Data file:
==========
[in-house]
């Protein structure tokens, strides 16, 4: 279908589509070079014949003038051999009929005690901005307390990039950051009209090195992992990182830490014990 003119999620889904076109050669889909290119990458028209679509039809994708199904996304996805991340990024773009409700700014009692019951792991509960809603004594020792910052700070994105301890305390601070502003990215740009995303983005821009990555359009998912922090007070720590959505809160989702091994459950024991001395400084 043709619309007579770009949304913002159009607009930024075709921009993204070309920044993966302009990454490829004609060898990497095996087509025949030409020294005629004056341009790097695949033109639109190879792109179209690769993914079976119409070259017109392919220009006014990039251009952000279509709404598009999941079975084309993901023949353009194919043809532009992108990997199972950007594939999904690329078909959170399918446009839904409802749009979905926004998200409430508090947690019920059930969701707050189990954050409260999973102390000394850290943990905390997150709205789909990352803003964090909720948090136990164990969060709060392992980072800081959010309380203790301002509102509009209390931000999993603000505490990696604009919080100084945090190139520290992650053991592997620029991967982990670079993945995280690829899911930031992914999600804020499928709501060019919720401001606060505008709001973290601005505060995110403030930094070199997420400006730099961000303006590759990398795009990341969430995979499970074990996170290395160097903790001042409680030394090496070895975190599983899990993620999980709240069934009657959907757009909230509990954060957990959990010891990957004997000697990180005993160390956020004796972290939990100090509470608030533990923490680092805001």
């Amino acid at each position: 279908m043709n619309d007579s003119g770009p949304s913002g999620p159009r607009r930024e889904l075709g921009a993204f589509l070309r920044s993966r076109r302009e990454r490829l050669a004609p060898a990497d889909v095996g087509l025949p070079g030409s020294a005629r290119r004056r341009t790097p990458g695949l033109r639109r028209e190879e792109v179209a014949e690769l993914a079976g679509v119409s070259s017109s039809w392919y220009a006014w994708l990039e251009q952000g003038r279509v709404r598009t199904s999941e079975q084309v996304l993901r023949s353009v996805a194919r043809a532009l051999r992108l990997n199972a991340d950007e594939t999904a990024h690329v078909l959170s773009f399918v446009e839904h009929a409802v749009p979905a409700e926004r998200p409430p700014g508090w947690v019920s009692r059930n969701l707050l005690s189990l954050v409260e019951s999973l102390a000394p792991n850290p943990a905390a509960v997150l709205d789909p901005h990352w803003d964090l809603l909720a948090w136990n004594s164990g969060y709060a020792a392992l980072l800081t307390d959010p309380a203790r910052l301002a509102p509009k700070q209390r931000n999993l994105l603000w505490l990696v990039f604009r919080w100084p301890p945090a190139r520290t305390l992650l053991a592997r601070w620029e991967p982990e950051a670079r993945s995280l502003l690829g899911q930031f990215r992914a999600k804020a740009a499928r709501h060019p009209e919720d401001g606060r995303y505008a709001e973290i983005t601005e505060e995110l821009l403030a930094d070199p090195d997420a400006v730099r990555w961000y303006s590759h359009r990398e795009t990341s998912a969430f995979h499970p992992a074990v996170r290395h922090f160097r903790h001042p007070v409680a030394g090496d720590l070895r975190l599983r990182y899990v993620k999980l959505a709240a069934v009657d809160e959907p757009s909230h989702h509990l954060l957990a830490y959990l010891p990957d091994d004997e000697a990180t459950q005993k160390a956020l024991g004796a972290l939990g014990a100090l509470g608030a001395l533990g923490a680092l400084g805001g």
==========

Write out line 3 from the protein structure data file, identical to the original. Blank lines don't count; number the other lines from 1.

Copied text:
């Amino acid at each position: 279908m043709n619309d007579s003119g770009p949304s913002g999620p159009r607009r930024e889904l075709g921009a993204f589509l070309r920044s993966r076109r302009e990454r490829l050669a004609p060898a990497d889909v095996g087509l025949p070079g030409s020294a005629r290119r004056r341009t790097p990458g695949l033109r639109r028209e190879e792109v179209a014949e690769l993914a079976g679509v119409s070259s017109s039809w392919y220009a006014w994708l990039e251009q952000g003038r279509v709404r598009t199904s999941e079975q084309v996304l993901r023949s353009v996805a194919r043809a532009l051999r992108l990997n199972a991340d950007e594939t999904a990024h690329v078909l959170s773009f399918v446009e839904h009929a409802v749009p979905a409700e926004r998200p409430p700014g508090w947690v019920s009692r059930n969701l707050l005690s189990l954050v409260e019951s999973l102390a000394p792991n850290p943990a905390a509960v997150l709205d789909p901005h990352w803003d964090l809603l909720a948090w136990n004594s164990g969060y709060a020792a392992l980072l800081t307390d959010p309380a203790r910052l301002a509102p509009k700070q209390r931000n999993l994105l603000w505490l990696v990039f604009r919080w100084p301890p945090a190139r520290t305390l992650l053991a592997r601070w620029e991967p982990e950051a670079r993945s995280l502003l690829g899911q930031f990215r992914a999600k804020a740009a499928r709501h060019p009209e919720d401001g606060r995303y505008a709001e973290i983005t601005e505060e995110l821009l403030a930094d070199p090195d997420a400006v730099r990555w961000y303006s590759h359009r990398e795009t990341s998912a969430f995979h499970p992992a074990v996170r290395h922090f160097r903790h001042p007070v409680a030394g090496d720590l070895r975190l599983r990182y899990v993620k999980l959505a709240a069934v009657d809160e959907p757009s909230h989702h509990l954060l957990a830490y959990l010891p990957d091994d004997e000697a990180t459950q005993k160390a956020l024991g004796a972290l939990g014990a100090l509470g608030a001395l533990g923490a680092l400084g805001g």